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United States Department of Agriculture

Agricultural Research Service

Title: Relatedness of Listeria Monocytogenes Recovered from Selected Ready-to-Eat Foods and Listeriosis Patients in the United States

Authors
item Gilbreth, Stefanie
item Call, Jeffrey
item Wallace, Frederick - DUPONT/QUALICON
item Scott, Virginia - FOOD PRODUCTS ASSOC.
item Chen, Yuhuan - FOOD PRODUCTS ASSOC.
item Luchansky, John

Submitted to: Applied and Environmental Microbiology
Publication Type: Peer Reviewed Journal
Publication Acceptance Date: April 10, 2005
Publication Date: December 1, 2005
Citation: Gilbreth, S.E., Call, J.E., Wallace, F.M., Scott, V., Chen, Y., Luchansky, J.B. 2005. Relatedness of listeria monocytogenes recovered from selected ready-to-eat foods and listeriosis patients in the united states. Applied and Environmental Microbiology. pg. 8115-8122.

Interpretive Summary: Listeria monocytogenes is a bacterium frequently found in ready-to-eat (RTE) foods and in the environment that can cause foodborne illness. In collaboration with the Food Products Association, 31,705 RTE foods including luncheon meats, soft/mold-ripened cheese, and seafood salads were sampled for contamination by this bacterium. A total of 502 isolates were recovered from 577 products that tested positive for L. monocytogenes. An additional 42 clinical isolates from human cases of listeriosis were included in the analysis to examine their relatedness to the food isolates. All of the 544 isolates were recovered from Maryland and Northern California in 2000 and 2001. The genetic relatedness of these isolates were examined using pulsed-field gel electrophoresis (PFGE), a technique used to trace outbreaks and contamination routes by the Centers for Disease Control and Prevention. Using this technique the isolates displayed 139 genetic types and associated into 16 groups. However, 50% of the food isolates displayed only 13 of these genetic types. Additionally, there were 13 clinical isolates that displayed a genetic type that was also found in the food isolates. These data indicate that the majority of L. monocytogenes isolates recovered from the RTE foods sampled in the present study belong to relatively few genetic types. These data will help define the genetic types and relatedness of isolates found in RTE foods and those that cause listeriosis.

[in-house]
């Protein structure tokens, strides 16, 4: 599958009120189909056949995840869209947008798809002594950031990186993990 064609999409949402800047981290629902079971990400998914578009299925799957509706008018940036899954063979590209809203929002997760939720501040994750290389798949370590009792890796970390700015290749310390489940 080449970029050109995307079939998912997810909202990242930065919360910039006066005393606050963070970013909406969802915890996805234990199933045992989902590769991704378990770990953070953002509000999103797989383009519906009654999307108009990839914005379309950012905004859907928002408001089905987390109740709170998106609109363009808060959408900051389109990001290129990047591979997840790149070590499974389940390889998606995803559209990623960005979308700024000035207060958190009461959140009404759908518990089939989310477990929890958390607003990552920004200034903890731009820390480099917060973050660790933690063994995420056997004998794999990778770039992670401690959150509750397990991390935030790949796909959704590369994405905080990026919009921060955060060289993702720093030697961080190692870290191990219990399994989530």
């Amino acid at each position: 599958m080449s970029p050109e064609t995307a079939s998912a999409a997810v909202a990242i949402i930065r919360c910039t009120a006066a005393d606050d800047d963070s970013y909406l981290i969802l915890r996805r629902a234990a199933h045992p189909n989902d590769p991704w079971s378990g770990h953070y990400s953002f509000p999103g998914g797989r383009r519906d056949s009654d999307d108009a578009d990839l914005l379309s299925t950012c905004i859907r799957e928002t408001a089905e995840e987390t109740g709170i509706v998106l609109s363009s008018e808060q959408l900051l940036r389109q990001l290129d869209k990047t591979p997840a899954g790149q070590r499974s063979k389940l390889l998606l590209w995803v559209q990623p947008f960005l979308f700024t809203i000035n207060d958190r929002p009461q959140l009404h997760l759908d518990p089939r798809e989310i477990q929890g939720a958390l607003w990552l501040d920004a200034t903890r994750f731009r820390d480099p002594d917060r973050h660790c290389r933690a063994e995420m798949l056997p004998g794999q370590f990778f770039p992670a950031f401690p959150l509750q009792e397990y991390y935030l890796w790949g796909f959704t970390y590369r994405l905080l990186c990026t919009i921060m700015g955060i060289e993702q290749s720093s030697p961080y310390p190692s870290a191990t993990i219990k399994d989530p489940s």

Technical Abstract: Pulsed-field gel electrophoresis (PFGE) and serotyping were performed on 544 isolates of Listeria monocytogenes: 502 isolates recovered from 577 contaminated products from among 31,705 ready-to-eat food (RTE) retail samples and 42 isolates recovered from human cases of listeriosis. Isolates were from Maryland (294) and California (250) and were collected in 2000 and 2001. The isolates associated into 16 AscI pulsogroups (greater than or equal to 66% relatedness within each group), 139 AscI pulsotypes (percent relatedness ranging from greater than or equal to 25%-100%), and 8 serotypes (1/2a, 1/2b, 1/2c, 3a, 3b, 4b, 4c, and 4d). The most frequently found pulsotypes belonged to either pulsogroup A (150 food plus 4 clinical isolates) or pulsogroup B (104 food plus 5 clinical isolates). The majority of the 502 food isolates were either serotype 1/2a (298 isolates) or 1/2b (133 isolates), whereas the majority of the 42 clinical isolates were either serotype 1/2a (19 isolates) or 4b (15 isolates). Additionally, 13 clinical isolates displayed pulsotypes also found in food isolates, whereas the remaining 29 clinical isolates contributed 24 unique pulsotypes. There was no appreciable difference in the pulsotype or serotype of the isolates based on geography or seasonality. These data indicate that approximately 50% of the L. monocytogenes isolates found among the numerous RTE foods sampled herein displayed thirteen pulsotypes and only two serotypes. These data will help define the distribution and relatedness of isolates found in RTE foods and those that cause listeriosis.

Last Modified: 12/20/2014
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